Super Tuesday was six days ago. I have been meaning to review the overall events of the evening, especially since the next big primary contest is tomorrow, and because other events have eclipsed the primary count in the news. The entire nation of Italy is now under quarantine, meaning the in-depth discussion of the shifting demographics of Duluth, Minnesota might be less important than they seemed a week ago.
On the weekend before Super Tuesday, I made a journey from Whitefish, Montana to Eureka, California, which, due to the routing of Amtrak, took me all the way through the San Francisco Bay region. In that trip, I visited Lincoln County, Montana, where the a county where the Republican candidate regularly gets over 70% of the vote, and I visited Multnomah County, Oregon, where the Democratic candidate regularly gets over 70% of the vote. I was asleep for much of the trip, sitting behind a Canadian whose hacking cough hopefully didn't expose me to Covid-19, so I can't really claim to have an innate, Yoda-like sense of the American populace. But: I did make an attempt. I travelled 1600 miles across the United States. It gave me a hint at the size and diversity of the United States.
Of the 15 states and territories that voted on Super Tuesday: Alabama, Arkansas, California, Colorado, Maine, Massachusetts, Minnesota, North Carolina, Oklahoma, Tennessee, Texas, Utah, Vermont, Virgina and American Samoa, I have visited 13 (I haven't been to Oklahoma or American Samoa), and have lived in two of them, California and Vermont. But the median time I have spent in these 15 states* is 3 or 4 days, a long weekend on vacation. Does me taking a leisurely afternoon stroll around Peaks Island, Maine, or spending a miserable 12 hours waiting for a lat bus in the Salt Lake City Greyhound station give me some insight into the complicated history and demographics of those states, and what voters are looking for? No, no it does not, but in acknowledging that, I am ahead of the pundits who try to describe entire states with one or two facile generalizations. The electorate that voted across those 15 states was diverse, and they voted for diverse candidates. Before Super Tuesday, the race was a four person race, with there still being an outside chance that Michael Bloomberg or Elizabeth Warren could pull into some type of lead, or at least be a strong niche candidate.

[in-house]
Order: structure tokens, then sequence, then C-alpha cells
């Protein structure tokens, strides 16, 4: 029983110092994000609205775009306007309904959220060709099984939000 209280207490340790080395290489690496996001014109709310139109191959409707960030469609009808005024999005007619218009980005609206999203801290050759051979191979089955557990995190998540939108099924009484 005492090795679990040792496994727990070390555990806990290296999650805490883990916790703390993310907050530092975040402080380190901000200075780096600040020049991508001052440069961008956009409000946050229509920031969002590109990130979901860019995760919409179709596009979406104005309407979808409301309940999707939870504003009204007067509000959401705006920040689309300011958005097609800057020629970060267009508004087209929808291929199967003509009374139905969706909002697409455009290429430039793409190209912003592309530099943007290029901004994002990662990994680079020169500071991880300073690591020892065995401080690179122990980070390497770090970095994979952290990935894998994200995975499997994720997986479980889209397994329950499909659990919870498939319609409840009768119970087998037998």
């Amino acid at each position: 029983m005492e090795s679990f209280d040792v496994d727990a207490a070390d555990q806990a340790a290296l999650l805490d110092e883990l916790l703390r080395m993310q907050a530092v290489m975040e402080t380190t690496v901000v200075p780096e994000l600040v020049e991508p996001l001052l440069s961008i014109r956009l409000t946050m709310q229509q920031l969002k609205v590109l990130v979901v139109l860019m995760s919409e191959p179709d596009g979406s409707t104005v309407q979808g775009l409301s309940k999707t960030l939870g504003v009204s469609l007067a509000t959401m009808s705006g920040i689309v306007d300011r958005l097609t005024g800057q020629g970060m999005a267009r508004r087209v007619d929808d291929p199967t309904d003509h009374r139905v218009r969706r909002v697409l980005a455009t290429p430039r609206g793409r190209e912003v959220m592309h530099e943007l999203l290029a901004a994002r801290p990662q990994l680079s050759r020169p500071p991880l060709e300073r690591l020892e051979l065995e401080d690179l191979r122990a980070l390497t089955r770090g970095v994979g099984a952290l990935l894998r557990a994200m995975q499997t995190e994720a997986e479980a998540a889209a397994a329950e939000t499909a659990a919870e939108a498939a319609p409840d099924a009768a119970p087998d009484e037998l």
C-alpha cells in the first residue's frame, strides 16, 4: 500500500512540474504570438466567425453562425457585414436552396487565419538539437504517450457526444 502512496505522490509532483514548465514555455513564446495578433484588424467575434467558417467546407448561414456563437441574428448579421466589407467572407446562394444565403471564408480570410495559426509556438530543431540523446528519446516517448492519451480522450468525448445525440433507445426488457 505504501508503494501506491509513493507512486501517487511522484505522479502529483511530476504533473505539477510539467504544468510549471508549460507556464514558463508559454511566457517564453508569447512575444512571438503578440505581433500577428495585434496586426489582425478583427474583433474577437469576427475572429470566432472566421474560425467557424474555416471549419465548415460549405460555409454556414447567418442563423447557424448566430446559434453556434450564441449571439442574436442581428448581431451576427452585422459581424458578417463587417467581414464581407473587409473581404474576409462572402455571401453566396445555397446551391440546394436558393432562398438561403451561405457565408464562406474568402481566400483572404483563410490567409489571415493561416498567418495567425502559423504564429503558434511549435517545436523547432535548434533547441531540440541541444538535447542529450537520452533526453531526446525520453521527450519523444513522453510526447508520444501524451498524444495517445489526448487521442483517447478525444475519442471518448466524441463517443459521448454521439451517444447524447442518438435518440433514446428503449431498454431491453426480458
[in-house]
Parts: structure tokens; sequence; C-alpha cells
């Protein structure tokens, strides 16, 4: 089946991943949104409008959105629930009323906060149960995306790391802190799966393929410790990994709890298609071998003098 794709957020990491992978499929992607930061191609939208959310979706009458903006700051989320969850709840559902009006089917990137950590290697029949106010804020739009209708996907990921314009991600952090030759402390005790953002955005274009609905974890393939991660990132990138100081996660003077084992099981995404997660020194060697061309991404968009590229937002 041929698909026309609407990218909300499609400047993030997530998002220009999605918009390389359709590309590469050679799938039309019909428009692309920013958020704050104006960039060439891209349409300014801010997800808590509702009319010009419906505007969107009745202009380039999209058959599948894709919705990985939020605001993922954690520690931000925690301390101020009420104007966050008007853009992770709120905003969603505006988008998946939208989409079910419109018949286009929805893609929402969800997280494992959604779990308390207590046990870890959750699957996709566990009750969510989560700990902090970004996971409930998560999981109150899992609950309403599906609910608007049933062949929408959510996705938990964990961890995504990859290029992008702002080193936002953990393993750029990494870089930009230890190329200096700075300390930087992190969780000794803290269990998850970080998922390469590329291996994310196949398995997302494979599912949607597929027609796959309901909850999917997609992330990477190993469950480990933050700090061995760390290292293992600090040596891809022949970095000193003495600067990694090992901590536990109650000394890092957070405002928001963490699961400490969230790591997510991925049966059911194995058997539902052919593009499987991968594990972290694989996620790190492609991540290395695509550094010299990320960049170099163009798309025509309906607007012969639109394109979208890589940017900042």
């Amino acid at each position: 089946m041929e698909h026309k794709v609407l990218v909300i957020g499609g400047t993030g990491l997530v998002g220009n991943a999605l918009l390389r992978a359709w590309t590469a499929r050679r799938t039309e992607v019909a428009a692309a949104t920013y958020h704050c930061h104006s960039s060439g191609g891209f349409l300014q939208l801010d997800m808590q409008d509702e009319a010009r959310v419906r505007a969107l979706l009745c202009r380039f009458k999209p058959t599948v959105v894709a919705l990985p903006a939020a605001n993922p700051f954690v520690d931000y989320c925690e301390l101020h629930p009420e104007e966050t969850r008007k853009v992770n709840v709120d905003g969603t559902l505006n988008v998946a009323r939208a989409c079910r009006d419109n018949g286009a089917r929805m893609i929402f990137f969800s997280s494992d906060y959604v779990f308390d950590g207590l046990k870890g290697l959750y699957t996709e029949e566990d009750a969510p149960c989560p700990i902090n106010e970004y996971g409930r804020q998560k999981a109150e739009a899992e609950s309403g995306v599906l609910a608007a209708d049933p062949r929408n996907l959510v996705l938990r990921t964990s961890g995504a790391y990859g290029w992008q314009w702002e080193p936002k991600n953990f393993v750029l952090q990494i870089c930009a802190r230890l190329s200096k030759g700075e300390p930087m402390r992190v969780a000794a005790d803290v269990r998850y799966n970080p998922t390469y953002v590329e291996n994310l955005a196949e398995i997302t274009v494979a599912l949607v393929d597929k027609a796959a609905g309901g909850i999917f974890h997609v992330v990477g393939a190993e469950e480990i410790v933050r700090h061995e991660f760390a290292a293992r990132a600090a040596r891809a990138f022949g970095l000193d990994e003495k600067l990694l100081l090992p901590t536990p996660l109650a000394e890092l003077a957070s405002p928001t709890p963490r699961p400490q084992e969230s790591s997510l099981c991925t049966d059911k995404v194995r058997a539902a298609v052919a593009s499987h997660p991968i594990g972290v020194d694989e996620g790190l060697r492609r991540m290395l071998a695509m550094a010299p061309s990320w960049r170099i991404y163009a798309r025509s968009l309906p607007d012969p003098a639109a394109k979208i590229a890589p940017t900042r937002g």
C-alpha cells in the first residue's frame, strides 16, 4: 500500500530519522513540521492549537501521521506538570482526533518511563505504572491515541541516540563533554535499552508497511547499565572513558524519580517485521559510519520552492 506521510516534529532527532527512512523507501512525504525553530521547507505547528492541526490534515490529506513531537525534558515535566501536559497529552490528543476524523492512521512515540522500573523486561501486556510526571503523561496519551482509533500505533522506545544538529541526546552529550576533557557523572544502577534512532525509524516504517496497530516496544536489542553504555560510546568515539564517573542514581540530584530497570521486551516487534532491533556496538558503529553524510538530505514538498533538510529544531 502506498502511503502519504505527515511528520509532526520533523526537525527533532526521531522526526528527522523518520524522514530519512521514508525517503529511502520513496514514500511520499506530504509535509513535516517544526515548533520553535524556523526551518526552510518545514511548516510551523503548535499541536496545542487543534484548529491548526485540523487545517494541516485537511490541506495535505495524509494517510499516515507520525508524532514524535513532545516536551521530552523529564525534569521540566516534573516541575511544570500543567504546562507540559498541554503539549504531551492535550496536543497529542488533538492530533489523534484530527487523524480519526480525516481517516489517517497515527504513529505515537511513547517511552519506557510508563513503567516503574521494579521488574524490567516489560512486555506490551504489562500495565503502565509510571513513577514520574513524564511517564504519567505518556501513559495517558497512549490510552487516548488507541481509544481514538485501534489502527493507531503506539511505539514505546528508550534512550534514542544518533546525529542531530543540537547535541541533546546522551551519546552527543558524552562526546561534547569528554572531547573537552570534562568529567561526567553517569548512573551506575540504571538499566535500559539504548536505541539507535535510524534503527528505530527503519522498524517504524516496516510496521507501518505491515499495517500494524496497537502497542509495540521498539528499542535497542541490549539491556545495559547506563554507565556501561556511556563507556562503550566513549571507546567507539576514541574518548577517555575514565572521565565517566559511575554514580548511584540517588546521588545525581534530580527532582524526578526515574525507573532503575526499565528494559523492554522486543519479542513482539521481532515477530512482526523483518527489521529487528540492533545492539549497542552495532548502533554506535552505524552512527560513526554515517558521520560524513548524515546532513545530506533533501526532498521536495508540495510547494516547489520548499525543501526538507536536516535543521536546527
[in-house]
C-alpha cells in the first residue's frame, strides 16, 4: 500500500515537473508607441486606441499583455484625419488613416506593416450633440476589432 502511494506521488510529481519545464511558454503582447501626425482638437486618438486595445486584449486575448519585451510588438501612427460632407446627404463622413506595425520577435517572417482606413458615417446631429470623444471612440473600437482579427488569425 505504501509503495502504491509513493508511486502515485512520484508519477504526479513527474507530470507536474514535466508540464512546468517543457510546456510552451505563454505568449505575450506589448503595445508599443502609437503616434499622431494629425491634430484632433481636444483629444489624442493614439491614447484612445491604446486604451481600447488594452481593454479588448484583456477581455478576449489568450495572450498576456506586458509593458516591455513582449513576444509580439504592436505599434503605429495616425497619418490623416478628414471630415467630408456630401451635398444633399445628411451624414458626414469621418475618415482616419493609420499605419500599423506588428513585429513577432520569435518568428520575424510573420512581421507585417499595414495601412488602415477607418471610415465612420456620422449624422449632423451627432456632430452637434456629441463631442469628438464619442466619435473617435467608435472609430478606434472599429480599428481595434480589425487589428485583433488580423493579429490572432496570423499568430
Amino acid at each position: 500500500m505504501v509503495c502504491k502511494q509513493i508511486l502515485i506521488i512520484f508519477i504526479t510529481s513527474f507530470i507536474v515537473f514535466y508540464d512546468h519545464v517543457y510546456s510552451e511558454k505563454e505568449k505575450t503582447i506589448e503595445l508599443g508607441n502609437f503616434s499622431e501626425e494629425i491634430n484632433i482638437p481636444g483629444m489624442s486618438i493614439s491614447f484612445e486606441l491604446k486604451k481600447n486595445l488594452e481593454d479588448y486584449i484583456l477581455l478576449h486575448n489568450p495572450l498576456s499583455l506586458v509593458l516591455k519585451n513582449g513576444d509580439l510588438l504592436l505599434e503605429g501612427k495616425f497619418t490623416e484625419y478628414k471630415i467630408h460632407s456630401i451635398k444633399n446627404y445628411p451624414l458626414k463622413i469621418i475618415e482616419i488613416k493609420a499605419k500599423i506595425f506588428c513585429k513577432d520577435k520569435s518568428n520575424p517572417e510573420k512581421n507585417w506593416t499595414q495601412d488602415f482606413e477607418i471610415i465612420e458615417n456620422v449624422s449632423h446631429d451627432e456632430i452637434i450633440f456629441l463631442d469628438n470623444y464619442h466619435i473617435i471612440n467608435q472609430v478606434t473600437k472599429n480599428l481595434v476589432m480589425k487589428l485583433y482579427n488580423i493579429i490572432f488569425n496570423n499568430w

But the race was narrowing down and tightening up. Just a few weeks previously, it seemed a reasonable thing to suggest that the mayor of South Bend, Indiana was the Democratic Party's next choice for president. It was a giddy time. On Super Tuesday, things reverted to the mean. Joe Biden, who had served for eight years as the Vice-President under a popular president, started running up wins. His victories weren't overwhelming. In many places, he got in the low 30s, over Sanders, who scored in the high 20s. It was a marginal victory, but it was enough. After Super Tuesday, Joe Biden seems to have the clearest path forward to the nomination. However, his position has been exaggerated in some quarters. His victories are, like many primary victories, the result of how the voting calendar is scheduled, and how the narrative forms. The voters who find Biden too entrenched, too conciliatory, and generally too vanilla are many, and Biden will still have to prove himself in many more contests to come.